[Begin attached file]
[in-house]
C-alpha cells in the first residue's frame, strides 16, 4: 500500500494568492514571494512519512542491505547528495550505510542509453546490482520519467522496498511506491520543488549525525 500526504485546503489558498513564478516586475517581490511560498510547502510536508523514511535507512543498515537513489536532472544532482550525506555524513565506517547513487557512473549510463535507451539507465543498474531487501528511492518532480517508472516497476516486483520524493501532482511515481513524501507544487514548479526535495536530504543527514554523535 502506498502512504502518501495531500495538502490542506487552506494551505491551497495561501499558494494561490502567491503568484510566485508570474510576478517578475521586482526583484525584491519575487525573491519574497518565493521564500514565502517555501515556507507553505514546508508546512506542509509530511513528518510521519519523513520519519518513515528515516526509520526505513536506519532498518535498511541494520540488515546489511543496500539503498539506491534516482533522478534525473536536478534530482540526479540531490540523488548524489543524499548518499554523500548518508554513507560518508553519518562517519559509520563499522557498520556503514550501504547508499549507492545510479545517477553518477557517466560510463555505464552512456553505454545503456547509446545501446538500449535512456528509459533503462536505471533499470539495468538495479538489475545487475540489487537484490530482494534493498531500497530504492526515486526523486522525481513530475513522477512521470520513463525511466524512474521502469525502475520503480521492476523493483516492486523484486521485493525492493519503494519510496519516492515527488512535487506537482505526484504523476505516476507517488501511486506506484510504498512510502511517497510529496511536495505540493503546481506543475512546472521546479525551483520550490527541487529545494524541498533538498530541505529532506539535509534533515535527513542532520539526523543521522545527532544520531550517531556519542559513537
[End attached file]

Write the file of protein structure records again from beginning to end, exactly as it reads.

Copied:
[in-house]
C-alpha cells in the first residue's frame, strides 16, 4: 500500500494568492514571494512519512542491505547528495550505510542509453546490482520519467522496498511506491520543488549525525 500526504485546503489558498513564478516586475517581490511560498510547502510536508523514511535507512543498515537513489536532472544532482550525506555524513565506517547513487557512473549510463535507451539507465543498474531487501528511492518532480517508472516497476516486483520524493501532482511515481513524501507544487514548479526535495536530504543527514554523535 502506498502512504502518501495531500495538502490542506487552506494551505491551497495561501499558494494561490502567491503568484510566485508570474510576478517578475521586482526583484525584491519575487525573491519574497518565493521564500514565502517555501515556507507553505514546508508546512506542509509530511513528518510521519519523513520519519518513515528515516526509520526505513536506519532498518535498511541494520540488515546489511543496500539503498539506491534516482533522478534525473536536478534530482540526479540531490540523488548524489543524499548518499554523500548518508554513507560518508553519518562517519559509520563499522557498520556503514550501504547508499549507492545510479545517477553518477557517466560510463555505464552512456553505454545503456547509446545501446538500449535512456528509459533503462536505471533499470539495468538495479538489475545487475540489487537484490530482494534493498531500497530504492526515486526523486522525481513530475513522477512521470520513463525511466524512474521502469525502475520503480521492476523493483516492486523484486521485493525492493519503494519510496519516492515527488512535487506537482505526484504523476505516476507517488501511486506506484510504498512510502511517497510529496511536495505540493503546481506543475512546472521546479525551483520550490527541487529545494524541498533538498530541505529532506539535509534533515535527513542532520539526523543521522545527532544520531550517531556519542559513537